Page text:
On Tuesday this week the Guardian wrote an article with the title: “All mapped out? Using satnav ‘switches off’ parts of the brain, study suggests”
This article was reporting on a study that was investigating the processes that the brain uses when mapping our environment and planning routes. The headlines emphasises that when we are receiving instructions our brain turns off many of these processes:
The study found that characteristic brain activity linked to simulating the different possible routes for a journey appears to be entirely absent when a person is following directions rather than independently planning a route.
The brain is quite good at not doing things it doesn’t need to do, but that has consequences.
Having read through the article I thought to myself that this would make a really interesting extension to an article that I had previously written on outsourcing our brain functions.
The basic idea of the post was that we use tools to outsource our brain functions and in so doing we risk reducing our brain function. By not exercising the brain capabilities we find ourselves in the place where we are dependent upon the tools and struggle to function without them. A basic example of this is the ability to do mental maths which, on my own unscientific assessment, is completely missing from the younger generation that has always had a machine to do this arithmetic for them. Another example is the memory of phone numbers which people no longer need to do; if you’ve given me your phone number in the last 5 years I probably don’t know it, I still know numbers prior to that time. This time coincides with increased use of mobile phones and no longer needing to know the number to call someone.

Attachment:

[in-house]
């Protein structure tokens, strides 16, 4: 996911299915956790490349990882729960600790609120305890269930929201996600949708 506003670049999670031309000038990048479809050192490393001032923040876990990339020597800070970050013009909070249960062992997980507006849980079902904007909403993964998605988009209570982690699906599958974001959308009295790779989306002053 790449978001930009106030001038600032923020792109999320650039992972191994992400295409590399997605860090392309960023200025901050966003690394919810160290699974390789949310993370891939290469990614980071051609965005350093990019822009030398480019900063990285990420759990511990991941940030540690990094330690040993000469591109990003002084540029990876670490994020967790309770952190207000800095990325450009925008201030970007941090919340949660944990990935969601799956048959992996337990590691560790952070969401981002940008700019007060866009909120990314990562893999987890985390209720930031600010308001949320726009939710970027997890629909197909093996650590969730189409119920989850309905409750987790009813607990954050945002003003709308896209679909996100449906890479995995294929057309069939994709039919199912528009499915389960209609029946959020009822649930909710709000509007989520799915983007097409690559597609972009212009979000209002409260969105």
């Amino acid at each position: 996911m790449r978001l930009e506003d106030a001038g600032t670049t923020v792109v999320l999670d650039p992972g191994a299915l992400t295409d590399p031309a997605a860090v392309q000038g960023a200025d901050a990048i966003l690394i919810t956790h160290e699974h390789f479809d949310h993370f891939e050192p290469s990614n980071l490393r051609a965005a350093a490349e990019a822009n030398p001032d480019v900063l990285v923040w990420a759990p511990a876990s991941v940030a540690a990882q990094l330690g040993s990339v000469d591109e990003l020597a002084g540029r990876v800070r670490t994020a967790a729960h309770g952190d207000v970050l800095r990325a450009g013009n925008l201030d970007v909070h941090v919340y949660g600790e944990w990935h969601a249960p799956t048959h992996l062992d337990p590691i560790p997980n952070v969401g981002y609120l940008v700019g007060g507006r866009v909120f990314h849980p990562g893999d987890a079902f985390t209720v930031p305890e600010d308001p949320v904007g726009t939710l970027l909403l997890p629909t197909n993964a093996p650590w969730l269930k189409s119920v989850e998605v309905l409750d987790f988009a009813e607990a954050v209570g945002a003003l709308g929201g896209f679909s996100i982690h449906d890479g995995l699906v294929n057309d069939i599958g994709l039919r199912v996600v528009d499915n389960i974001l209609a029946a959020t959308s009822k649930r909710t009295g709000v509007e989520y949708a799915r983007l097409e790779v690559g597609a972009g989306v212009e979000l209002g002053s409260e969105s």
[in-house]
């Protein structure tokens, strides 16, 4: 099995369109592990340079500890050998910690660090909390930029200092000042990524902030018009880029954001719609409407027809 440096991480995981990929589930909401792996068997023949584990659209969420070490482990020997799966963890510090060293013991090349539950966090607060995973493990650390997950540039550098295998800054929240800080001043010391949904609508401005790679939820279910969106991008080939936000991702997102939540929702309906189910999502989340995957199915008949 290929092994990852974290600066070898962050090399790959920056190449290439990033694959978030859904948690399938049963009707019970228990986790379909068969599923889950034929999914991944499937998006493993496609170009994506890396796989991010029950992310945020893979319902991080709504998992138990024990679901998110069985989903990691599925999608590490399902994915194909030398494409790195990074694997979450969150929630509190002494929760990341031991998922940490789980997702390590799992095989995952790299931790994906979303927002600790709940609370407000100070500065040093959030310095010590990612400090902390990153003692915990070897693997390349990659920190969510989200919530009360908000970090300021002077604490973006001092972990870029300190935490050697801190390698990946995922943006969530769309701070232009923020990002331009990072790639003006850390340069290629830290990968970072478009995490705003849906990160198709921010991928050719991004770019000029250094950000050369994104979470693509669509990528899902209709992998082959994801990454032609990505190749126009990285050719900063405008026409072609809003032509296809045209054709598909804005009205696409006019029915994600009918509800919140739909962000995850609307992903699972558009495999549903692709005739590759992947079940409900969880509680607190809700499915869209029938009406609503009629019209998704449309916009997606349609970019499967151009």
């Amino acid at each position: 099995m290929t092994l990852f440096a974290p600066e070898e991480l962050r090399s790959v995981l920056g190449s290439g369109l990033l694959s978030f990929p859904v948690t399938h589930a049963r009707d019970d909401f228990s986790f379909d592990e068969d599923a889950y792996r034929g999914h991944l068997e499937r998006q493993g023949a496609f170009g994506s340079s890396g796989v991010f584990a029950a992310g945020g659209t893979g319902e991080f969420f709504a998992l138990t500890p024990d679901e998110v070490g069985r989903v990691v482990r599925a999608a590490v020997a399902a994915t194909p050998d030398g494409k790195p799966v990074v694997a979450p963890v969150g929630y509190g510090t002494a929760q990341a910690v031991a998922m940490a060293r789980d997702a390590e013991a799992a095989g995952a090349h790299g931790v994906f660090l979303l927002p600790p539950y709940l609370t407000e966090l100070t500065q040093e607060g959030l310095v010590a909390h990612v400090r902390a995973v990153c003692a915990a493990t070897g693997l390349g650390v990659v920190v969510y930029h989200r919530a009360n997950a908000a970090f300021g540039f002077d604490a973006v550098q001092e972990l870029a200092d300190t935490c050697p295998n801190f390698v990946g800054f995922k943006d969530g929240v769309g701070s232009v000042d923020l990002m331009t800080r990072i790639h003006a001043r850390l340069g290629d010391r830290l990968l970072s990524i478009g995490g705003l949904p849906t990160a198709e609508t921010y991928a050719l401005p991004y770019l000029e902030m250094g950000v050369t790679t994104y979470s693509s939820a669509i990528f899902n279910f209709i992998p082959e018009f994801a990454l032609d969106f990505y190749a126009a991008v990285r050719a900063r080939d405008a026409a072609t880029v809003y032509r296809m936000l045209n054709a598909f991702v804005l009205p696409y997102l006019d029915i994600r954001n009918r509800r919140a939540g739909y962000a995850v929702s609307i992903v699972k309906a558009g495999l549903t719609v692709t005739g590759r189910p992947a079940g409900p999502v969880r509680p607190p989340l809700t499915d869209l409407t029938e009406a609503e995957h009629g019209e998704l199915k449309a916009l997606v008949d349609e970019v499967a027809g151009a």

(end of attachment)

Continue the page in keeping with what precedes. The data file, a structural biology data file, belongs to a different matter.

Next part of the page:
So where is the link to the post that I wrote?
I searched this blog for the post.
I searched Google for the post.
I searched my Evernote for this post.
I couldn’t find the post.
Without one of these tools telling me where this post is I’m stuck. Having outsourced that part of my memory I’m completely dependent upon them.
The irony wasn’t lost on me.
Today I was at a relatives house who needed to get their heating boiler fixed, so we called them a service engineer from one of the large utility companies here in the UK.
Due to the particular circumstances they came out quickly and started to take the boiler apart.
Unfortunately the boiler needed a part which the service engineer didn’t have.
The corporate ordering system would get him one by the next day, but he wanted to get it fixed before that, so what could he do?
That’s where the consumer technology came in.
The service engineers who work in this particular area of the UK had a WhatApp group so they could help each other out: “Give me a few minutes and I’ll check the group to see if anyone else has one of these parts so we can get it fixed today.”
In just a few minutes it was clear that no-one else had the part and we’d have to wait for the morning, but at least he tried.
I have no idea whether this was a company sanctioned way of working or whether this was something the engineers had decided to do, but it showed how deeply consumer technology has ingrained itself into the way that we work and play.